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Pilot Jessy Panzer used to fear flying but now has a knack for aerobatics

Panzer is set to be 1 of only 2 women flying in the Air and Water Show this weekend.

Team Oracle pilots Jessy Panzer and Sean Tucker take a test flight before this weekend’s Chicago Air and Water Show.
Megan Nagorzanski/Sun-Times

[Jessy Panzer used to be afraid of flying. Her father, a corporate pilot, died in a plane accident when she was young.

“I was afraid of it for a little while, but the curiosity and fascination with what he loved so much about it just kind of took over,” she said.

Panzer not only got over that fear, she is now one of only two female pilots who will fly in this weekend’s 61st Chicago Air and Water Show. She’s flying an Extra 300L two-seater as a part of Team Oracle alongside pilot Sean Tucker for the first time, but she’s been flying aerobatics since 2000.

“I’ve always wanted to come fly here, and it’s just never been an opportunity until this year so I’m very, very excited and very honored,” she said.

The Lincoln, Nebraska-based pilot first went for an aerobatics ride while studying aeronautical science and was “hooked instantly.”

The feeling of being above the clouds keeps her coming back, she said.

“It’s a view like you’ve never seen,” she said. “You’ve never seen the world like this, so it changes your perspective, and the sensation on your body is super fun and super cool.”

Only 7 percent of all United States pilot certificates are held by women, and Panzer estimates that there are only about 10 female aerobatic pilots of her skill level — the top of the top.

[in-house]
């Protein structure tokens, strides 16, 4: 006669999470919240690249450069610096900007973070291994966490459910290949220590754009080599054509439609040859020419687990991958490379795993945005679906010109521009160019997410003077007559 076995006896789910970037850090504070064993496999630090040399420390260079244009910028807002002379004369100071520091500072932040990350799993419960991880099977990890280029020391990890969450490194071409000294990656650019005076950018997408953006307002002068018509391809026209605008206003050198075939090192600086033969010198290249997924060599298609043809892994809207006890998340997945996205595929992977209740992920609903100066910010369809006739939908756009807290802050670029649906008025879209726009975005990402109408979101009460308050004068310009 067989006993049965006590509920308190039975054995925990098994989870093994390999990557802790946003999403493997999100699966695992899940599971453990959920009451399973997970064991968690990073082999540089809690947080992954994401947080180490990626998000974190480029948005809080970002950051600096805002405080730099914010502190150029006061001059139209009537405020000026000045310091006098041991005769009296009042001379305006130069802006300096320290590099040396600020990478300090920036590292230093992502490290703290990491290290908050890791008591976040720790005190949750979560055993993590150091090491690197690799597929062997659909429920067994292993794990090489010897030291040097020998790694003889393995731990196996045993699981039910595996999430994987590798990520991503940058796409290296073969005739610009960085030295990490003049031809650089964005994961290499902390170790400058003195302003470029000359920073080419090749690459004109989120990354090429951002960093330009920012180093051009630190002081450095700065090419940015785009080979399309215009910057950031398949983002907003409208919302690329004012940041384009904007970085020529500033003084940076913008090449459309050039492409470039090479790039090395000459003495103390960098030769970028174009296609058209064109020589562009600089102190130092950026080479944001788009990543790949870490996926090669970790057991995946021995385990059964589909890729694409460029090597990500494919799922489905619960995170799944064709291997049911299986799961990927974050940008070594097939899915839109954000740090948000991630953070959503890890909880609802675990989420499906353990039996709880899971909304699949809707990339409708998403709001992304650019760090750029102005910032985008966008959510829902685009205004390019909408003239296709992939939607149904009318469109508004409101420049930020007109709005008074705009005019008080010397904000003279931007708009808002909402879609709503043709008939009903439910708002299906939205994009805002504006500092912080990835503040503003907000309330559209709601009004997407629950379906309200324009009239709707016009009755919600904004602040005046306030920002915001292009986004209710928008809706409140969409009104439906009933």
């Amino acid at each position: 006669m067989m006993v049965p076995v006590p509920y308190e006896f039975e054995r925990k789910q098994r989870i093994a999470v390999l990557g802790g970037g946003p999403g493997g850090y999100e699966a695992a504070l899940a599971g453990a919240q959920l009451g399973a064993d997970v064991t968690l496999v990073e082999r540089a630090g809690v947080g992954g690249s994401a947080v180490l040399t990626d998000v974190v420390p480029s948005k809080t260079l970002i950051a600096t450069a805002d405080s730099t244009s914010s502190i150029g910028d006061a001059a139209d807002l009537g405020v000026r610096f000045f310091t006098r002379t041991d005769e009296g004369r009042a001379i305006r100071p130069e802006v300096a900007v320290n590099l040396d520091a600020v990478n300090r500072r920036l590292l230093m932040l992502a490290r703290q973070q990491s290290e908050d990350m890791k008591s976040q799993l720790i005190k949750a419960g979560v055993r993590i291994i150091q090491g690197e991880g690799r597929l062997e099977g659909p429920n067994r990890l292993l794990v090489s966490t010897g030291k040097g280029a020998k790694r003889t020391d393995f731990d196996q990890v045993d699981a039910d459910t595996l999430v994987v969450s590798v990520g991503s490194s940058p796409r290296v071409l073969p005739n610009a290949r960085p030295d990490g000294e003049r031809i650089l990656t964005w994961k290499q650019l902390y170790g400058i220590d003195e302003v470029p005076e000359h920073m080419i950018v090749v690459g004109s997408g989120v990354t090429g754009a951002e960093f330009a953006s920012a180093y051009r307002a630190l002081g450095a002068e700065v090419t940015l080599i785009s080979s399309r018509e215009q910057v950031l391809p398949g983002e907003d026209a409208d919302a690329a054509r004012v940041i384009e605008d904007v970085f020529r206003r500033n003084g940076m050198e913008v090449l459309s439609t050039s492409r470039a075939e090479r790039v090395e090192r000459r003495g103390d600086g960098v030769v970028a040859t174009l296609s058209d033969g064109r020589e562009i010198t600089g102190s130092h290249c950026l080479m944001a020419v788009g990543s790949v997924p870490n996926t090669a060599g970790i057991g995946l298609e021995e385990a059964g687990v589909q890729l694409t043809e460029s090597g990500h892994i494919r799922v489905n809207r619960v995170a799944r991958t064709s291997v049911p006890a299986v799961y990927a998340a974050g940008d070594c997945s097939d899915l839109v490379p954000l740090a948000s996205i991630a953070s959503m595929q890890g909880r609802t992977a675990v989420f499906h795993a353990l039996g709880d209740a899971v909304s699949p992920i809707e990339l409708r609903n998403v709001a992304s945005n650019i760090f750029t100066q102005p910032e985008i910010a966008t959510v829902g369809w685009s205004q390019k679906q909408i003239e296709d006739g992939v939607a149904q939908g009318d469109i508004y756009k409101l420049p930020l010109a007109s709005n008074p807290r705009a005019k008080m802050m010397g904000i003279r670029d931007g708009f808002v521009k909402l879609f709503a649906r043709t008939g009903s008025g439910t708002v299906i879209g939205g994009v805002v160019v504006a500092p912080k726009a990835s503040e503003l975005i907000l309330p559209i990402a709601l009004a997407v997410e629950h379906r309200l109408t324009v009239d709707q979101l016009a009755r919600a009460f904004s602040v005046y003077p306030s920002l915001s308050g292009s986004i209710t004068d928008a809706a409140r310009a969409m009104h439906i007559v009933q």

“There’s only a handful that are doing it at the level that I’m doing it at,” she said, adding that the Air and Water Show has given her a platform to represent other women pilots.

“I’m very honored and humbled to be in that position and do my best to live up to that every day,” she said.

The other woman pilot in the show this weekend is Susan Dacy flying in the Super Stearman.

Panzer said many little girls might not even know that flying could be a potential career. But to those girls, she says, “Go for it.”

“If they’re interested, eyes to the sky, watching those airplanes fly by, fan that flame,” Panzer said. “If you have a dream in your heart ... even if it sounds crazy to other people, if it sounds right to you and resonates in your soul, you’ve got to follow it.”

As for this weekend, Panzer said she knows the weight the Air and Water Show carries.

She said she’s most looking forward to “flying for the crowd in that venue. It’s one of the most spectacular venues in the world. The excitement and energy that comes with all of that is electric.”